Amazing! Have you ever been short of change when coming up to a toll on a motorway - after having already paid on another motorway? The chaotic state of Ireland privatized motorways is an example of how privatization bring fragmentation - not convenience. Every company is doing their own thing, looking after their own patch. It is reported that the British NHS looses as much as 4 billion pounds a year because of the fragmented nature of the system, where the NHS is effectively broken up into thousands of separate private companies - all with their own separate interests, accounting systems and agendas. Often it can be very difficult to know who is responsible for what.
6/ Privatization brings more flexibility.
It's certain that privatization brings more "flexibility" in dealing with labour. These days you are likely to be dealt with by a minimum wage, ununionized, immigrant - who can hardly speak English and certainly can't speak Irish - and can be fired by the company for any reason or none. This will only get worse as time goes on. But, that's where the flexibility ends. Companies are contracted by the state to provide a specific service in a specific way. But, real human beings are not all the same, and the same service is not suitable for them all. The result of this is that people rarely get exactly the service they want - or they have to go through years of struggle with the government to get it to make changes to the contracts its giving out to private companies. In the past, when the state ran public services, a senior civil servant could simply give a directive that such a person should have their needs fulfilled.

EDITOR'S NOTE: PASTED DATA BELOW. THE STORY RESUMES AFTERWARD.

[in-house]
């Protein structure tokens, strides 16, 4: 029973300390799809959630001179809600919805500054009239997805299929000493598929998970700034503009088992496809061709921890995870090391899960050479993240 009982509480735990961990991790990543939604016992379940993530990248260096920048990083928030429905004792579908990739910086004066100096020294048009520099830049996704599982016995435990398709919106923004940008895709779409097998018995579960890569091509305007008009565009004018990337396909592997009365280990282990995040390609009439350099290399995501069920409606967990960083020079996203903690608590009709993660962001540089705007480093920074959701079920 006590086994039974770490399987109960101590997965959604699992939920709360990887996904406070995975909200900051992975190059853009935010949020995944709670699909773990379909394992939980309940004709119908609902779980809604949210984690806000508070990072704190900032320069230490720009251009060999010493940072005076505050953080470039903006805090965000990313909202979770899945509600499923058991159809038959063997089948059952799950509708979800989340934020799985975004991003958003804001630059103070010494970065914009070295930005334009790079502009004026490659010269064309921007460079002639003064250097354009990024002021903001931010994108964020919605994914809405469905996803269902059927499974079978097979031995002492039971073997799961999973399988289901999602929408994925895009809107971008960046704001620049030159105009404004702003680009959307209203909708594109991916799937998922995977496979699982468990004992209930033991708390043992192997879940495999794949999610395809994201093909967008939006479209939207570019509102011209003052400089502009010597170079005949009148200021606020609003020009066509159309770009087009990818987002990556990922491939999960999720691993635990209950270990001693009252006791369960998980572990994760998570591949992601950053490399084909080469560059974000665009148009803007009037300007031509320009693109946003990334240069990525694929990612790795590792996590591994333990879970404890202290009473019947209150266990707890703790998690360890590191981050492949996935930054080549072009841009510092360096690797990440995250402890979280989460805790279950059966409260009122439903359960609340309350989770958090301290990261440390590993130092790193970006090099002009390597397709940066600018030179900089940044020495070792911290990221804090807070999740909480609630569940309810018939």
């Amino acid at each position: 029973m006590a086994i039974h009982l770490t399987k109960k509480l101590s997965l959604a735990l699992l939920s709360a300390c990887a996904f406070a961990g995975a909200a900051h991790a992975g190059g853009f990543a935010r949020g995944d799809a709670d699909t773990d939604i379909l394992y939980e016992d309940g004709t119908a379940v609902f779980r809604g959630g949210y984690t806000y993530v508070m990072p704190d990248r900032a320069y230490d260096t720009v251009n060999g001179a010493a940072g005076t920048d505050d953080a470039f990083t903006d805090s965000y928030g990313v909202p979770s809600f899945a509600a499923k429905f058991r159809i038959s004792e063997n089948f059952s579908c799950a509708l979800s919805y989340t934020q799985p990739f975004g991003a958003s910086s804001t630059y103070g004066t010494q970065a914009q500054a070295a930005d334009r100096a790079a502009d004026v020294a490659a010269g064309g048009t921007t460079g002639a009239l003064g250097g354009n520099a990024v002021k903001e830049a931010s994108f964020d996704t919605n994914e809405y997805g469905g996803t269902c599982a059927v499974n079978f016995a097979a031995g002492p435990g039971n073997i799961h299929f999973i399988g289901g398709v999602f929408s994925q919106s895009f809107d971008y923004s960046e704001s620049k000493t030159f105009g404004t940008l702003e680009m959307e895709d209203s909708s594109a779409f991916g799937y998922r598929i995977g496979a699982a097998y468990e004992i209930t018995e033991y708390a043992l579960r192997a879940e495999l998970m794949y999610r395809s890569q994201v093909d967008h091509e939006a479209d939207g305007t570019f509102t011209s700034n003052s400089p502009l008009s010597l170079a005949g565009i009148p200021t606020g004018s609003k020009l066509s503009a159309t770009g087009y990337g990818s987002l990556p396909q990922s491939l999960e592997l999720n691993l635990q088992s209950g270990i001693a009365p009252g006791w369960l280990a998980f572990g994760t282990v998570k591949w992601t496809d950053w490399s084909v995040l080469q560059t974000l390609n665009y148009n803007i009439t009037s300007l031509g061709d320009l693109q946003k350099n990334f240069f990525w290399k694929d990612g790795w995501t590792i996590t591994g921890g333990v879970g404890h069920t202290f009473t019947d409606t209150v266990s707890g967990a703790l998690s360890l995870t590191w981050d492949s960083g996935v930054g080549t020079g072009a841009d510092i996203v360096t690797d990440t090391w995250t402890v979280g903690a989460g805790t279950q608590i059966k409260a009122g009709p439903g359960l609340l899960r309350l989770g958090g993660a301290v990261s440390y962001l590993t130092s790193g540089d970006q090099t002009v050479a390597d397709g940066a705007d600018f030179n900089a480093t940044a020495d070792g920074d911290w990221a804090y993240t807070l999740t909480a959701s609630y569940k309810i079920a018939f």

7/ We will all be better off with privatization.
Well, a look around Ireland and Europe today is enough to tell anyone that this is not so. Can anyone say we are in a better position today than in the 1990s? I doubt it. We have been overrun by mass immigration, as private companies demand more and more cheap immigrant labour. Or own European people are in demographic collapse, as few can get a decent job, get married, set up home and give the nation children. We are all relegated to the Gig Economy. We have become migrants in our own land. Meanwhile, the profits of the corporations surge, making the 1% rich beyond their wildest dreams.